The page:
What’s Involved in the Cremation Process?

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Cremation is becoming an increasingly more popular choice for Americans, with more than 50 percent of people who died in 2019 being cremated.

And while those numbers are increasing steadily, many people still don’t fully understand what choosing cremation means and, as a result, they shy away from it.

To help demystify cremation a bit, here’s what’s involved in the cremation process:

Identification & Authorization

The first step toward cremating a body is proper identification by the facility performing the cremation. Authorization to cremate the body must also be obtained, usually through consent from the deceased’s family.

Identification differs from state to state, but typically it requires that a person authorized to make an identification and consent to the cremation signs paperwork allowing the crematorium to move forward with the process. Once the person is identified, a metal ID tag is placed on the body. This tag will remain there throughout the cremation process and will be put in with the remains for final verification.

The authorization paperwork also usually asks for information regarding what type of container the crematory should use and who will be responsible for picking up the remains.

Preparing the Body

Each individual facility handles body preparation a bit differently, but the process usually involves cleaning and dressing the body.

In most cases, the body is not embalmed prior to cremation. However, some families may request the body be embalmed for public viewing or another personal reason.

Jewelry and other items are taken off for loved ones to keep, except those specifically requested to remain with the body. Any medical devices and prosthetics that are mechanical or battery-operated are removed to avoid a reaction during the cremation process.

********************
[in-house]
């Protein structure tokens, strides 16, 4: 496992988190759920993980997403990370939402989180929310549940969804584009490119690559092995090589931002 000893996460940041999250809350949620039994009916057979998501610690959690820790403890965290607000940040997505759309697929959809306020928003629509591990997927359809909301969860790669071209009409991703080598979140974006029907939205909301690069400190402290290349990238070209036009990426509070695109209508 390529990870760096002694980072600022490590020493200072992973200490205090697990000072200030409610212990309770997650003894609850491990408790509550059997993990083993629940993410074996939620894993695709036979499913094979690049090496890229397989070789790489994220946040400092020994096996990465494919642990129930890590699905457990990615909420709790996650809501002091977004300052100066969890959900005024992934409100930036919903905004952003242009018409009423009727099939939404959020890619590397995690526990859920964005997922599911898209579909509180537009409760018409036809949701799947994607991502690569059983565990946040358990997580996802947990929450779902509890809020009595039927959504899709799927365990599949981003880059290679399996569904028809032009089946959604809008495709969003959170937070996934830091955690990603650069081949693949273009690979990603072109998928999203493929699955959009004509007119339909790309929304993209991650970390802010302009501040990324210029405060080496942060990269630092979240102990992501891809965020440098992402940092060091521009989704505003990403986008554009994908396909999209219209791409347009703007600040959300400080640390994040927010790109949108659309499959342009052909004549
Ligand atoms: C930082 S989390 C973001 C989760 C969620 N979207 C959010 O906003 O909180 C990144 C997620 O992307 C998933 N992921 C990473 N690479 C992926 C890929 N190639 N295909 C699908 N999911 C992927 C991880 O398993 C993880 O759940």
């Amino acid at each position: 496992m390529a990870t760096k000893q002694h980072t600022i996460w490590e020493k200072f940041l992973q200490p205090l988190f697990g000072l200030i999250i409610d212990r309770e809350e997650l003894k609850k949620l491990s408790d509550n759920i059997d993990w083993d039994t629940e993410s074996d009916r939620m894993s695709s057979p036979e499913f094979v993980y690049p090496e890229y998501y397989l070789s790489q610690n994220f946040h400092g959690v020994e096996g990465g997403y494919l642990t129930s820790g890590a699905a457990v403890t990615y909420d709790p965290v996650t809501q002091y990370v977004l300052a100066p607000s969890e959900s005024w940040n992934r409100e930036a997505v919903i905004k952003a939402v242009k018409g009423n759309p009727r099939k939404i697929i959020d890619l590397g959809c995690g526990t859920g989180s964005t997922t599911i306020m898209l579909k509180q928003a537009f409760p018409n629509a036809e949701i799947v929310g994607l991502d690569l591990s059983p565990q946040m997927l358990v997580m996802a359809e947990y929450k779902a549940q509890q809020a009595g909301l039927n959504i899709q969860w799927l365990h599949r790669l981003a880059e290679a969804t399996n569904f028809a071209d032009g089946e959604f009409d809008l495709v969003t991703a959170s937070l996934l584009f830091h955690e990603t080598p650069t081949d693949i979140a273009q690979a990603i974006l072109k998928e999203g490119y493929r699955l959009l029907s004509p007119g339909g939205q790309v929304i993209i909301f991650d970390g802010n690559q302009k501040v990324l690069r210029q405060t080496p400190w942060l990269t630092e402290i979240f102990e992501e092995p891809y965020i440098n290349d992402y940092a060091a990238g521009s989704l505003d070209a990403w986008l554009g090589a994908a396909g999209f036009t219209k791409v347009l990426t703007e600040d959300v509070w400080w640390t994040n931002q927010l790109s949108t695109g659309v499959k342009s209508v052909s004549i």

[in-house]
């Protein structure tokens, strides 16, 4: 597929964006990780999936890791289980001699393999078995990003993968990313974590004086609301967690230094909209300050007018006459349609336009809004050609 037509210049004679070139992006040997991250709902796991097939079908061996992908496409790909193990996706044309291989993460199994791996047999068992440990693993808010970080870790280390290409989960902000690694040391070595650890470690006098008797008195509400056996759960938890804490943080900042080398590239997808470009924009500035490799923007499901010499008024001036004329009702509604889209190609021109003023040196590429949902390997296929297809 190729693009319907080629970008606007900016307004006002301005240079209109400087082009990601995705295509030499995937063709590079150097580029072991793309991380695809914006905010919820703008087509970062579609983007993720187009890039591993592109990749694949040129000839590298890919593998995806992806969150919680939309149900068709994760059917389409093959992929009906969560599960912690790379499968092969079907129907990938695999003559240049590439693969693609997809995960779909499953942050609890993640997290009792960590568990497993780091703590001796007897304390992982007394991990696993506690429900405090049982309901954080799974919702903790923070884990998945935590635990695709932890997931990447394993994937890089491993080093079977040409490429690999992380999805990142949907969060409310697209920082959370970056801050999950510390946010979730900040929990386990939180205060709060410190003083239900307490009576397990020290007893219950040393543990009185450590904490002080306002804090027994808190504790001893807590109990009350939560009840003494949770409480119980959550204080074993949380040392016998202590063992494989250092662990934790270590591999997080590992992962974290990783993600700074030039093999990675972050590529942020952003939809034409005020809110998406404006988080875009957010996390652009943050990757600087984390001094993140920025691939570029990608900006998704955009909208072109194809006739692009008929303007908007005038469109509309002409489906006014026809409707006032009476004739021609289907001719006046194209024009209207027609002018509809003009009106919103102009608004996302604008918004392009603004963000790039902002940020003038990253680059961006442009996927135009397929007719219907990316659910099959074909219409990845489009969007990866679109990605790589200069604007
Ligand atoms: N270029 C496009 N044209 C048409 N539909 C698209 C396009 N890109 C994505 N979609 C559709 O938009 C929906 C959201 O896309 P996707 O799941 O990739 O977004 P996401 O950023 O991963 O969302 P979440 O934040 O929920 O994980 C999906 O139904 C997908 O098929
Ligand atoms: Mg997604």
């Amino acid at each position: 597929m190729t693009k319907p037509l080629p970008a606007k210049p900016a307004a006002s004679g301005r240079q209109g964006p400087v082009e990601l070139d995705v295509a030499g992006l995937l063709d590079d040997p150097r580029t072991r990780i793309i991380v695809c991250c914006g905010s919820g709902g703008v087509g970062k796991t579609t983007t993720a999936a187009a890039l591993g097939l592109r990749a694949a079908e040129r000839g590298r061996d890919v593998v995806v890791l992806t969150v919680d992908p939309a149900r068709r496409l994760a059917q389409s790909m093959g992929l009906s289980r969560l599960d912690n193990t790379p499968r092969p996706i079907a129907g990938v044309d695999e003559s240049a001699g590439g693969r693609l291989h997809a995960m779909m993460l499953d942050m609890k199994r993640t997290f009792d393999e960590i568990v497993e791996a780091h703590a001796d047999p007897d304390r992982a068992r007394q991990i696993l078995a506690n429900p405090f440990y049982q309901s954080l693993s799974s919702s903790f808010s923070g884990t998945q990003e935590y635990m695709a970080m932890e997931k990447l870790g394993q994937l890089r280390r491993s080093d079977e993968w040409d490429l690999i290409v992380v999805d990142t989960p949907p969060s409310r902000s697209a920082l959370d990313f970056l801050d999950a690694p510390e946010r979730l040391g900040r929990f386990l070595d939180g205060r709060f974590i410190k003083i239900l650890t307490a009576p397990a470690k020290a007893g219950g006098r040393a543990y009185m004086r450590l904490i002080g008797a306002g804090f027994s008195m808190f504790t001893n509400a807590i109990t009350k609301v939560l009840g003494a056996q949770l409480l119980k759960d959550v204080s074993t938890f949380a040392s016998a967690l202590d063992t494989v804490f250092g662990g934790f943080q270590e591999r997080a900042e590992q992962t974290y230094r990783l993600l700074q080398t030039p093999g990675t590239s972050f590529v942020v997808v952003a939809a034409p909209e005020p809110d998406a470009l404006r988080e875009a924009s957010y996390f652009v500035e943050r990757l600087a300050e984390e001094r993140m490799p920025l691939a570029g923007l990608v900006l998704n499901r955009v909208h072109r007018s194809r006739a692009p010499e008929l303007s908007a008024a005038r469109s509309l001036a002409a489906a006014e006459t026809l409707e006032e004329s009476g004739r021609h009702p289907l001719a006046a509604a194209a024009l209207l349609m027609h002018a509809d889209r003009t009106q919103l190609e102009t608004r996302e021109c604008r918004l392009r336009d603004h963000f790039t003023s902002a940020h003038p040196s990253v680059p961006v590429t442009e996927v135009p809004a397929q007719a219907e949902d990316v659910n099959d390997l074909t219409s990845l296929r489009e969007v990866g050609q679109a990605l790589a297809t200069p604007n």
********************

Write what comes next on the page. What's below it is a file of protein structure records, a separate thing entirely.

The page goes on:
Finally, the body is placed in a vessel that is combustible but strong enough to hold the weight.

Moving to the Cremation Chamber

Cremations take place in specially designed industrial furnaces, called cremation chambers or retorts.

The body is moved into the cremation chamber where it is exposed to extreme temperatures – up to 1,800 degrees Fahrenheit – leaving behind only ashes. Once the cremation procedure is complete, a cooling period is required before the remains are able to be handled.

Finalizing the Remains

Following the cremation, the remains are inspected for any metal remnants left behind. These remnants can be from pins, screws, and joints that were surgically implanted during the deceased’s lifetime. 

These metal pieces are removed by hand or strong magnets, and usually are sent for recycling.

Once any metal is removed from the remains, they are ground down by a special processor into the final ashes.

Transferring the Ashes

The ashes are then placed into an urn or other container and returned to the family.

In total, the whole cremation process takes between 2 and 3 hours to complete.

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